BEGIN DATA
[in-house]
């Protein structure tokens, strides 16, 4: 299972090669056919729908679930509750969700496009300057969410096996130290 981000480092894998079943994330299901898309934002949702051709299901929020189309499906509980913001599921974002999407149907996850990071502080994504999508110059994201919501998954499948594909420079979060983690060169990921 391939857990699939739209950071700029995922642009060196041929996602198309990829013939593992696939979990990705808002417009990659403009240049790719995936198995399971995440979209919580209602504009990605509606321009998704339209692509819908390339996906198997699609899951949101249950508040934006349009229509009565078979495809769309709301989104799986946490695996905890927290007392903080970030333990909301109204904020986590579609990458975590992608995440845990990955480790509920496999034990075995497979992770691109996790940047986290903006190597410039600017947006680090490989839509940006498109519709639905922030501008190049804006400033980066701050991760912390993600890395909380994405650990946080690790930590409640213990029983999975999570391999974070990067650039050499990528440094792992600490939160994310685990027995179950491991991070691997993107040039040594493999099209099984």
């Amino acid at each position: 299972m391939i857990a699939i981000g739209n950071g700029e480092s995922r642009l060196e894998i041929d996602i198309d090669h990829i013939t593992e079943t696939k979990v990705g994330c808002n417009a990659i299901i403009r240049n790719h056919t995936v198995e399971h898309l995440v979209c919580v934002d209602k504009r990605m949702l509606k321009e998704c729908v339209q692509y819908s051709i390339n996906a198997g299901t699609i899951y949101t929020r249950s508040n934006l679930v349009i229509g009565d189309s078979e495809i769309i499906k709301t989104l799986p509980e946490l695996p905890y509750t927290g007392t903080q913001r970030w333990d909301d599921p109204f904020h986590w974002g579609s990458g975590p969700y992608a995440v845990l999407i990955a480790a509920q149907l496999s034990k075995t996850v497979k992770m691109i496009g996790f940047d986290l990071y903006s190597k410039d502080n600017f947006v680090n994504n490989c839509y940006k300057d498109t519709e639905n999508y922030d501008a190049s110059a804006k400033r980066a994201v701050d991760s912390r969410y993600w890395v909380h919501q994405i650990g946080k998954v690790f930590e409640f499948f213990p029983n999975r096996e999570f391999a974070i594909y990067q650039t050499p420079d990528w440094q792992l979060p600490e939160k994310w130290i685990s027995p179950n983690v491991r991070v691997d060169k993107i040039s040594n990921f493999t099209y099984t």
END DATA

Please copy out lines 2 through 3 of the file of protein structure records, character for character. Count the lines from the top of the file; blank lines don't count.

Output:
């Protein structure tokens, strides 16, 4: 299972090669056919729908679930509750969700496009300057969410096996130290 981000480092894998079943994330299901898309934002949702051709299901929020189309499906509980913001599921974002999407149907996850990071502080994504999508110059994201919501998954499948594909420079979060983690060169990921 391939857990699939739209950071700029995922642009060196041929996602198309990829013939593992696939979990990705808002417009990659403009240049790719995936198995399971995440979209919580209602504009990605509606321009998704339209692509819908390339996906198997699609899951949101249950508040934006349009229509009565078979495809769309709301989104799986946490695996905890927290007392903080970030333990909301109204904020986590579609990458975590992608995440845990990955480790509920496999034990075995497979992770691109996790940047986290903006190597410039600017947006680090490989839509940006498109519709639905922030501008190049804006400033980066701050991760912390993600890395909380994405650990946080690790930590409640213990029983999975999570391999974070990067650039050499990528440094792992600490939160994310685990027995179950491991991070691997993107040039040594493999099209099984």
């Amino acid at each position: 299972m391939i857990a699939i981000g739209n950071g700029e480092s995922r642009l060196e894998i041929d996602i198309d090669h990829i013939t593992e079943t696939k979990v990705g994330c808002n417009a990659i299901i403009r240049n790719h056919t995936v198995e399971h898309l995440v979209c919580v934002d209602k504009r990605m949702l509606k321009e998704c729908v339209q692509y819908s051709i390339n996906a198997g299901t699609i899951y949101t929020r249950s508040n934006l679930v349009i229509g009565d189309s078979e495809i769309i499906k709301t989104l799986p509980e946490l695996p905890y509750t927290g007392t903080q913001r970030w333990d909301d599921p109204f904020h986590w974002g579609s990458g975590p969700y992608a995440v845990l999407i990955a480790a509920q149907l496999s034990k075995t996850v497979k992770m691109i496009g996790f940047d986290l990071y903006s190597k410039d502080n600017f947006v680090n994504n490989c839509y940006k300057d498109t519709e639905n999508y922030d501008a190049s110059a804006k400033r980066a994201v701050d991760s912390r969410y993600w890395v909380h919501q994405i650990g946080k998954v690790f930590e409640f499948f213990p029983n999975r096996e999570f391999a974070i594909y990067q650039t050499p420079d990528w440094q792992l979060p600490e939160k994310w130290i685990s027995p179950n983690v491991r991070v691997d060169k993107i040039s040594n990921f493999t099209y099984t």